How To Ask Good Debriefing Questions
Welcome to the fourth & final instalment of our short series of video tutorials focused on processing, reflection or debriefing skills. This week’s Facilitator Tips episode explores the 64-million-dollar question – how to ask good debriefing questions.
If your notion of a good debrief or reflection time is to form a circle and ask a series of questions, then you’re in for a treat. Forming and framing good questions is half the battle. As you will learn from this video, you must also focus on your tone, brevity and timing to get it right.
Click the play button below to learn more about the subtleties of asking good debriefing questions.
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Useful Links & Resources
- Why Debrief – the first in our series of video tutorials focused on group processing skills.
- What To Debrief – the second in our series of video tutorials focused on group processing skills.
- When To Debrief – the third in our series of video tutorials focused on group processing skills.
- Useful Debriefing Tips – a bunch of useful and practical tips to help you lead an effective reflection session with your group.
- Debriefing Wiki – still looking for more resources to sharpen your reflection or debriefing skills, click the link.
- Reflective Practice – tons of links and resources to inform and guide your reflection skills, brought to you by Wikipedia.
- 4 Powerful Questions with less than 4 Words – a recent blog article that I think you’ll enjoy. There are beauty and simplicity in brevity.
Hello and welcome back to the Facilitator Tips video series.
My name is Mark Collard, I work as an experiential trainer and author, and we’re now looking at Episode 47, the fourth in four episodes we’ve dedicated to the debrief or the process or the reflection. We’ve looked at the why, the what, and the when, and now I want to look at how.
Although to be fair, in Episode 32 we actually looked at the experiential learning cycle and a sequence of ways in which you can actually create a model for the way you structure your questions and the way you actually go about how you do your debrief. So I refer you to that. But I’m going to focus particularly on how do you ask good questions, how do you actually lead an effective debrief. And this is the skill that many of us, even those experienced facilitators often don’t feel the most comfortable.
First of all, as I’ve said I refer you to the experiential learning cycle. This is a very popular and common framework that provides a structure if you’re not quite sure where to start and what to do next. Again, Episode 32 will give you some good links.
Framing, just in the same way you need to frame the experiences that you’re leading with your group, you also should frame the debrief, the process, the reflection. If you don’t give the chance for your group to get their head in the right space, sometimes they could be all over the shop, and therefore makes your processing less effective. So think about how you’re going to frame, how do I get my group prepared to think and to reflect about their experience.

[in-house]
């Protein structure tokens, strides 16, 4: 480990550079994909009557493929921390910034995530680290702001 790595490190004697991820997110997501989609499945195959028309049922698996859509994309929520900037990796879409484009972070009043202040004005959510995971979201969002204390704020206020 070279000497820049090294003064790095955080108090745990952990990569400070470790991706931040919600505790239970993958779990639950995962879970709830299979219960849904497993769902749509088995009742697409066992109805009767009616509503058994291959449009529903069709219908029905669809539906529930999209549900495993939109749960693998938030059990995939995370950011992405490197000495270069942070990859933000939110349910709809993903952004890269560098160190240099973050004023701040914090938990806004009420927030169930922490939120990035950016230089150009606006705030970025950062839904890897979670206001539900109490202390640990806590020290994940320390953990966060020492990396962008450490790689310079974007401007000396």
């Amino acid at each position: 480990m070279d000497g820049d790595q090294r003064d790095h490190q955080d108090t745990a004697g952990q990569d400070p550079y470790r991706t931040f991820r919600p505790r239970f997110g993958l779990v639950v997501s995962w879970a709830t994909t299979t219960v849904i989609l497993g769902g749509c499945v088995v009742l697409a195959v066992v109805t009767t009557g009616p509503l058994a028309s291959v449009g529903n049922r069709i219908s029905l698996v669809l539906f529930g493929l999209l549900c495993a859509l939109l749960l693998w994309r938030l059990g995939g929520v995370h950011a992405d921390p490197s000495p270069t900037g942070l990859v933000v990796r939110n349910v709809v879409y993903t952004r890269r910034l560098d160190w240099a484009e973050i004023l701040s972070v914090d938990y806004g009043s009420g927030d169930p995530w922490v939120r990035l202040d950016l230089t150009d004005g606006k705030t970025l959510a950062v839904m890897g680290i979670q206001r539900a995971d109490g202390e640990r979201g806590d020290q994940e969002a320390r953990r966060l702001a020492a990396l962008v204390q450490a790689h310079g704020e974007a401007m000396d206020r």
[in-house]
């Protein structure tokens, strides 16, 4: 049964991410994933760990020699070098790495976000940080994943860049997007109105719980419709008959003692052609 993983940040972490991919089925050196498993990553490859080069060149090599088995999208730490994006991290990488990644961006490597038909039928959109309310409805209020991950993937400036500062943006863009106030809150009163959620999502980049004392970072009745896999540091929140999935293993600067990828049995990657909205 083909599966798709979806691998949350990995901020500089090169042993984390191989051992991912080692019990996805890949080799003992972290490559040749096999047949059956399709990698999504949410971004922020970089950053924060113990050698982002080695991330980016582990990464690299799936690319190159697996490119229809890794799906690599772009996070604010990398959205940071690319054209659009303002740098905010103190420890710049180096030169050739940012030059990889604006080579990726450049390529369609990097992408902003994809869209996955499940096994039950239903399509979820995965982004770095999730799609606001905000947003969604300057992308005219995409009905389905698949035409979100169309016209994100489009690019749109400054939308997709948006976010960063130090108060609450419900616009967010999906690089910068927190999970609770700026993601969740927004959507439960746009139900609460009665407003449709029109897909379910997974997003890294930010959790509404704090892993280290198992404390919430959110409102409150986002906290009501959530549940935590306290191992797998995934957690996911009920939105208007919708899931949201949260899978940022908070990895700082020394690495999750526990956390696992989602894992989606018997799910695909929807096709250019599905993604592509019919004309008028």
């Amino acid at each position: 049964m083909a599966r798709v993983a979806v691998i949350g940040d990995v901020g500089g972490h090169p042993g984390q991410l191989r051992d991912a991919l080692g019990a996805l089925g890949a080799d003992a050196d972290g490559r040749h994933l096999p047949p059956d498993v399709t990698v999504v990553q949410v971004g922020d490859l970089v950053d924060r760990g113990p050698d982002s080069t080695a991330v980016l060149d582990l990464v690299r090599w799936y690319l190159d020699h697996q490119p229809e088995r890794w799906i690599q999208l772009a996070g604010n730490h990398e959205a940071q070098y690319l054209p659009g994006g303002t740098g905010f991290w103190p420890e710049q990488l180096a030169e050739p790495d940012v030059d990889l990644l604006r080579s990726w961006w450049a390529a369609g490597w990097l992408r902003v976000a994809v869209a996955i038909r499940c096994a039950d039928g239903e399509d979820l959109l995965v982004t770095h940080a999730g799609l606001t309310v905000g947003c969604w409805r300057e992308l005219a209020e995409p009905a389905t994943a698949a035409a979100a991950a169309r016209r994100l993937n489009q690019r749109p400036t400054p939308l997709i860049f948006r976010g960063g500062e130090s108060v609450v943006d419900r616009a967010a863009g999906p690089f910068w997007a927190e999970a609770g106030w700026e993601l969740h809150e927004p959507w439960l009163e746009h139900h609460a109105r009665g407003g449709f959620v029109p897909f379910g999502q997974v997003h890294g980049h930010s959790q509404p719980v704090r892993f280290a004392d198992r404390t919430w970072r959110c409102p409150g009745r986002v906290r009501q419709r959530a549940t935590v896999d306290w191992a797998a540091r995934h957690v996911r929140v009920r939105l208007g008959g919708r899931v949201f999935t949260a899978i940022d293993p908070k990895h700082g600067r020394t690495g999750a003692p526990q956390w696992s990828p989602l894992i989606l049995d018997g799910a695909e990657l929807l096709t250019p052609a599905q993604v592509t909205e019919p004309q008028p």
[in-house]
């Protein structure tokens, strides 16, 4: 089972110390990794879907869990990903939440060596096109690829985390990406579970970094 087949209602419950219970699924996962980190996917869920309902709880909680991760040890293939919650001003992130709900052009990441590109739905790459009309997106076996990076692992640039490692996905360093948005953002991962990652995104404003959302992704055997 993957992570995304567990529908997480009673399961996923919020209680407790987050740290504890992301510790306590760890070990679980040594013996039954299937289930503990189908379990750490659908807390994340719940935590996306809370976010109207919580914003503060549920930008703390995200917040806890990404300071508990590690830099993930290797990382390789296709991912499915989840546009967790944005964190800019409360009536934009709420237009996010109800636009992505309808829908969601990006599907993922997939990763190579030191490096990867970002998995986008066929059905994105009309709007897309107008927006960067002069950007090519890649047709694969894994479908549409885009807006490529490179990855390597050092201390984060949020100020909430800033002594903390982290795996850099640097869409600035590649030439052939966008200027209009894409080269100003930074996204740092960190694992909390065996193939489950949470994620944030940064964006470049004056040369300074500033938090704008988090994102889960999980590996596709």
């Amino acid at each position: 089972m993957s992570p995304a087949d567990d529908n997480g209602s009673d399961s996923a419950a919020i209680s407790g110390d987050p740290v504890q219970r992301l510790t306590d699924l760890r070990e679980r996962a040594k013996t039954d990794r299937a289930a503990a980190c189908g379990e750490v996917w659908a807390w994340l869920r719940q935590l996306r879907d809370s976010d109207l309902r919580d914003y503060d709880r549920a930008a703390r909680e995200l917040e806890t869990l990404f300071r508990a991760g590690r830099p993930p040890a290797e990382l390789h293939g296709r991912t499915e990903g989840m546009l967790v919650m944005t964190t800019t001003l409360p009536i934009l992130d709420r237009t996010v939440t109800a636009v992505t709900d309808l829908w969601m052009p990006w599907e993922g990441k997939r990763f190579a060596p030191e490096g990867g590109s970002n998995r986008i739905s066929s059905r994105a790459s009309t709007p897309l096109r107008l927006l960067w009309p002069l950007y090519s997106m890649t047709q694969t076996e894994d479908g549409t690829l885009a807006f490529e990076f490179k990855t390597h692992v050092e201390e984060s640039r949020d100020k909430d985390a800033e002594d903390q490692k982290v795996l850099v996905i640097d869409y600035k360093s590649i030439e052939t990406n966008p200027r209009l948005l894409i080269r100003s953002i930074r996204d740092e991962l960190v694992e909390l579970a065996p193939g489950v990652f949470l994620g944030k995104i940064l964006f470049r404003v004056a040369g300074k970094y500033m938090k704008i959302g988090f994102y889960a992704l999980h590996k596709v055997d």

And pause. Pause says so much and can be so powerful. Even just those two seconds will attract people’s attention. Don’t be afraid when you ask a question for there to be a little bit of silence. Some people need time to think. Others are looking for other opportunities to actually invite someone else to speak. If you try to fill the space all the time the group will get used to that and they won’t bother to even put the energy into answering your questions because they know that you’re just going to fill it in for yourself.
Short questions. Oh boy. This is something I learned really quickly. I might have the best question to ask, but if my preamble and the actual question is so complex and long, if one of the responses you get is could you ask that again, yeah, you’ve got a problem. Keep your questions short. You could always ask more if you felt like it didn’t hit the spot, but keep them short, keep them brief to keep them coherent.
And then finally you’ve got to connect it to your goals, to the why of your experience. That’s more about the question, remember it’s about framing your questions. It needs to relate to what you’re trying to get done. Otherwise, people go why are we talking about that. It doesn’t make sense to them. And that is always a question your group is always going to ask in their mind is, why are we doing this, why are we asking this question or why are we answering this question. That’s a really important piece.
Okay. That brings us to the end, our fourth in a series of episodes that are focused really briefly on the highly refined skill, the art and science of processing or debriefing or reflection.
I would really encourage you to make some comments if you’ve got some ideas you would like to share, and certainly go to show notes, playmeo.com Episode 47, and you will see a whole lot more information that we can share with you.
Otherwise, I look forward to seeing you in the next episode in the series.
Bye for now.